Are my choices comforting and nourishing my spirit, or are they temporary reprieves from vulnerability and difficult emotions ultimately diminishing my spirit? Are my choices leading to my Wholeheartedness, or do they leave me feeling empty and searching?

  • Stop thinking from a place of scarcity. “I don’t have enough ___.” (sleep, love, attention, time, money) Appreciate what you already have and stop comparing. Contemplate real hard and maybe, just maybe, you’ll realize that you have enough.

Nostalgia is also a dangerous form of comparison. Think about how often we compare ourselves and our lives to a memory that nostalgia has so completely edited that it never really existed: “Remember when…? Those were the days…”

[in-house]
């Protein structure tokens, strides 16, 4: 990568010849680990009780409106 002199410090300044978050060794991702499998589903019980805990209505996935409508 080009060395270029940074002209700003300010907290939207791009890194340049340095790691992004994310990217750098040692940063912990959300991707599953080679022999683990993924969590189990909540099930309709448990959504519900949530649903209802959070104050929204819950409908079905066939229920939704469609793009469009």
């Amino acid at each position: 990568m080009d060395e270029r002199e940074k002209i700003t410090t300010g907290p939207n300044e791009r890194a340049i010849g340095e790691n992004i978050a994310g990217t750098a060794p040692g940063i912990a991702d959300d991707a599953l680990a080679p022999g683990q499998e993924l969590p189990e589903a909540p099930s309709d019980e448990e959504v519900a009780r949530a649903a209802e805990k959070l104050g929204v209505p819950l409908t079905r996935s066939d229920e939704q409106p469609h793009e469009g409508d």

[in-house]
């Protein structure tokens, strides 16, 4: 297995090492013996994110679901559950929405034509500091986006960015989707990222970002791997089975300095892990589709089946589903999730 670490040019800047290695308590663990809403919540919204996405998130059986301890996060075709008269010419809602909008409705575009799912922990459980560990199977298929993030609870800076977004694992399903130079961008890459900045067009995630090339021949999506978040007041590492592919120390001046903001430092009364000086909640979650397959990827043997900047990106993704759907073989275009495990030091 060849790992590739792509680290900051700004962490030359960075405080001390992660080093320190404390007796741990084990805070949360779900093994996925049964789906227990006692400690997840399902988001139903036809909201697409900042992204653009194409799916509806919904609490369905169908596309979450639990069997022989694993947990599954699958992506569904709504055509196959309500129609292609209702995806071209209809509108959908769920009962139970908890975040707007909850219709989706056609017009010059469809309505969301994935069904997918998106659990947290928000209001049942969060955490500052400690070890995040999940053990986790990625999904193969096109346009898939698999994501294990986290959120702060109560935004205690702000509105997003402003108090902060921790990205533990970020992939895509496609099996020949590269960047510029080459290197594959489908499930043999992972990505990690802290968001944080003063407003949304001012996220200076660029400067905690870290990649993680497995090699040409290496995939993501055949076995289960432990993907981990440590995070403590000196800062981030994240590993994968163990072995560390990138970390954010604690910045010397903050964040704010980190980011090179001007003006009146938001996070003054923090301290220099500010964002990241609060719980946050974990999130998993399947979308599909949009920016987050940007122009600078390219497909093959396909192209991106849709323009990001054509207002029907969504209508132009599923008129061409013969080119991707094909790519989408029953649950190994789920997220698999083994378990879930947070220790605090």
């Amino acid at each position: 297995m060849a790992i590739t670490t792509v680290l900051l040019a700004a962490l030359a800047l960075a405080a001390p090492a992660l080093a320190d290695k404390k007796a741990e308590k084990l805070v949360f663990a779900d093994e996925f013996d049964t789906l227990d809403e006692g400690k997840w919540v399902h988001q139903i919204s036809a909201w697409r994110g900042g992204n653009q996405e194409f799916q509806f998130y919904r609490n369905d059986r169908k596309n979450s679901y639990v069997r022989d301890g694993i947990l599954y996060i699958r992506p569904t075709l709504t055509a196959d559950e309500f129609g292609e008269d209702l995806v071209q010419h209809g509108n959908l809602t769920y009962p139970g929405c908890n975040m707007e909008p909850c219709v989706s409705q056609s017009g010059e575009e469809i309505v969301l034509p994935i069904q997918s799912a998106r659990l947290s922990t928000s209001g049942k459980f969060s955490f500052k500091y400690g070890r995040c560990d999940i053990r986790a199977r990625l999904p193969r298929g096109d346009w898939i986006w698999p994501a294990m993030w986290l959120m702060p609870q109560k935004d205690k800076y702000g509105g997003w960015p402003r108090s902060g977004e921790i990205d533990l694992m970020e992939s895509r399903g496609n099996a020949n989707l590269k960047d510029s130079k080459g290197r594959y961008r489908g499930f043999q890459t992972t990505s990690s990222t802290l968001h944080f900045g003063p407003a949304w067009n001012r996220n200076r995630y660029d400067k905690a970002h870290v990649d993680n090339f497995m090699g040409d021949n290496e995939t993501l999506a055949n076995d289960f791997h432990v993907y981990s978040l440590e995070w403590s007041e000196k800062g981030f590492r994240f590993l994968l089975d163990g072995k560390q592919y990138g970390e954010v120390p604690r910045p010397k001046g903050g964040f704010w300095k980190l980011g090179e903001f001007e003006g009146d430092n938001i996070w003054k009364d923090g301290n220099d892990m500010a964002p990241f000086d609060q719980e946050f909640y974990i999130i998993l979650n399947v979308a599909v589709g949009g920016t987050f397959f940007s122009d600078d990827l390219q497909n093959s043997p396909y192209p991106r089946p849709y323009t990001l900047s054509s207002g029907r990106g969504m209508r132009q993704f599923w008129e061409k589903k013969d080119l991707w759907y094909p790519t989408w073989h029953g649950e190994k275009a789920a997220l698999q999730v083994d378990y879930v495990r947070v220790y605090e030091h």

• While the author advocates openness, she also warns us about oversharing. We still have to make sure that we share our struggles only to people we trust. People who “earned the right to hear them.” You don’t want to share your innermost feelings to someone who don’t care about you only to be disappointed when they don’t react the way you expect them to react. Don’t share to seek attention. It’s not vulnerability.

Vulnerability without boundaries leads to disconnection, distrust, and disengagement.

  • The ‘marble jar friends’ analogy. “Trust is built one marble at a time.” You have to read the book to know what this means (haba kasi tinamad na ko i-explain).

Trust is a product of vulnerability that grows over time and requires work, attention, and full engagement. Trust isn’t a grand gesture—it’s a growing marble collection.